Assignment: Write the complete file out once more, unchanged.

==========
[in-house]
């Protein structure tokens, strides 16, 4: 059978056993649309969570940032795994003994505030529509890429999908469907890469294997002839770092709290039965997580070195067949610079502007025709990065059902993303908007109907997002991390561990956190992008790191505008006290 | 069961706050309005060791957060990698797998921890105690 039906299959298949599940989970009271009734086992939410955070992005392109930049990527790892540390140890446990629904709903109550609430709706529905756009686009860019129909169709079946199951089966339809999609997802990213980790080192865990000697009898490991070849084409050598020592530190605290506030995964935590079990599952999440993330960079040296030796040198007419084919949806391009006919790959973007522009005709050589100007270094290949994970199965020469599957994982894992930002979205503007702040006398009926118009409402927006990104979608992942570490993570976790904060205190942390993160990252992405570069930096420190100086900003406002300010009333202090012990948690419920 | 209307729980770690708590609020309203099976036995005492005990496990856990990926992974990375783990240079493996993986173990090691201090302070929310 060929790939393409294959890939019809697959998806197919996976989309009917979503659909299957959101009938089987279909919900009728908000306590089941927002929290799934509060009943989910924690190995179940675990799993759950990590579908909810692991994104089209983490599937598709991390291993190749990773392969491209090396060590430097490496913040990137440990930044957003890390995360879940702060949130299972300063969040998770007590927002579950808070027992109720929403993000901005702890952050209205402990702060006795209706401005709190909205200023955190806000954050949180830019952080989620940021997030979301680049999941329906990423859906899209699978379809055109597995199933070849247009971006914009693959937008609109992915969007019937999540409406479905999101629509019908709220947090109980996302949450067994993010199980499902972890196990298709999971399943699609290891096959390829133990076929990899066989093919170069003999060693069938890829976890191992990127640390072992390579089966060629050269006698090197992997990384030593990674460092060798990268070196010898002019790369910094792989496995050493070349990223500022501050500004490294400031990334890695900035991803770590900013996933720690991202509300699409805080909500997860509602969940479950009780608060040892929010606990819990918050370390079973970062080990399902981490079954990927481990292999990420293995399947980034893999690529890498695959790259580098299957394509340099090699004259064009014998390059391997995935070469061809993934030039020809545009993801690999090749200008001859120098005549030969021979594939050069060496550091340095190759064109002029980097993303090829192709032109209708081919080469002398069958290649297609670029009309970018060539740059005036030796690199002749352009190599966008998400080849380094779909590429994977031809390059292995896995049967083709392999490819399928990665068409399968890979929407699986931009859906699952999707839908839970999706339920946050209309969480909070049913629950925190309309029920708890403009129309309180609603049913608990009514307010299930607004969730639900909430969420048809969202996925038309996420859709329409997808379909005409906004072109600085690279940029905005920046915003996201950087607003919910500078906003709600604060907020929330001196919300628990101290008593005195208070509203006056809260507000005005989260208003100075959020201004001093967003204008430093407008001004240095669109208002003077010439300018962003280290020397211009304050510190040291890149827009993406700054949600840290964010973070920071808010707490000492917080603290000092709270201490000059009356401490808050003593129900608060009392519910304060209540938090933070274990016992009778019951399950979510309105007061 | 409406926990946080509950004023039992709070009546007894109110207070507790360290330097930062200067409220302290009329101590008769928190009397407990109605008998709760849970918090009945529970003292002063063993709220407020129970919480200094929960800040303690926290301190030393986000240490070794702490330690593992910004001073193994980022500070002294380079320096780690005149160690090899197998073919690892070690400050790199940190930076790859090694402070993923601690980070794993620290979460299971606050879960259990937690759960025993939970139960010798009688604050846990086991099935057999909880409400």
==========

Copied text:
[in-house]
């Protein structure tokens, strides 16, 4: 059978056993649309969570940032795994003994505030529509890429999908469907890469294997002839770092709290039965997580070195067949610079502007025709990065059902993303908007109907997002991390561990956190992008790191505008006290 | 069961706050309005060791957060990698797998921890105690 039906299959298949599940989970009271009734086992939410955070992005392109930049990527790892540390140890446990629904709903109550609430709706529905756009686009860019129909169709079946199951089966339809999609997802990213980790080192865990000697009898490991070849084409050598020592530190605290506030995964935590079990599952999440993330960079040296030796040198007419084919949806391009006919790959973007522009005709050589100007270094290949994970199965020469599957994982894992930002979205503007702040006398009926118009409402927006990104979608992942570490993570976790904060205190942390993160990252992405570069930096420190100086900003406002300010009333202090012990948690419920 | 209307729980770690708590609020309203099976036995005492005990496990856990990926992974990375783990240079493996993986173990090691201090302070929310 060929790939393409294959890939019809697959998806197919996976989309009917979503659909299957959101009938089987279909919900009728908000306590089941927002929290799934509060009943989910924690190995179940675990799993759950990590579908909810692991994104089209983490599937598709991390291993190749990773392969491209090396060590430097490496913040990137440990930044957003890390995360879940702060949130299972300063969040998770007590927002579950808070027992109720929403993000901005702890952050209205402990702060006795209706401005709190909205200023955190806000954050949180830019952080989620940021997030979301680049999941329906990423859906899209699978379809055109597995199933070849247009971006914009693959937008609109992915969007019937999540409406479905999101629509019908709220947090109980996302949450067994993010199980499902972890196990298709999971399943699609290891096959390829133990076929990899066989093919170069003999060693069938890829976890191992990127640390072992390579089966060629050269006698090197992997990384030593990674460092060798990268070196010898002019790369910094792989496995050493070349990223500022501050500004490294400031990334890695900035991803770590900013996933720690991202509300699409805080909500997860509602969940479950009780608060040892929010606990819990918050370390079973970062080990399902981490079954990927481990292999990420293995399947980034893999690529890498695959790259580098299957394509340099090699004259064009014998390059391997995935070469061809993934030039020809545009993801690999090749200008001859120098005549030969021979594939050069060496550091340095190759064109002029980097993303090829192709032109209708081919080469002398069958290649297609670029009309970018060539740059005036030796690199002749352009190599966008998400080849380094779909590429994977031809390059292995896995049967083709392999490819399928990665068409399968890979929407699986931009859906699952999707839908839970999706339920946050209309969480909070049913629950925190309309029920708890403009129309309180609603049913608990009514307010299930607004969730639900909430969420048809969202996925038309996420859709329409997808379909005409906004072109600085690279940029905005920046915003996201950087607003919910500078906003709600604060907020929330001196919300628990101290008593005195208070509203006056809260507000005005989260208003100075959020201004001093967003204008430093407008001004240095669109208002003077010439300018962003280290020397211009304050510190040291890149827009993406700054949600840290964010973070920071808010707490000492917080603290000092709270201490000059009356401490808050003593129900608060009392519910304060209540938090933070274990016992009778019951399950979510309105007061 | 409406926990946080509950004023039992709070009546007894109110207070507790360290330097930062200067409220302290009329101590008769928190009397407990109605008998709760849970918090009945529970003292002063063993709220407020129970919480200094929960800040303690926290301190030393986000240490070794702490330690593992910004001073193994980022500070002294380079320096780690005149160690090899197998073919690892070690400050790199940190930076790859090694402070993923601690980070794993620290979460299971606050879960259990937690759960025993939970139960010798009688604050846990086991099935057999909880409400």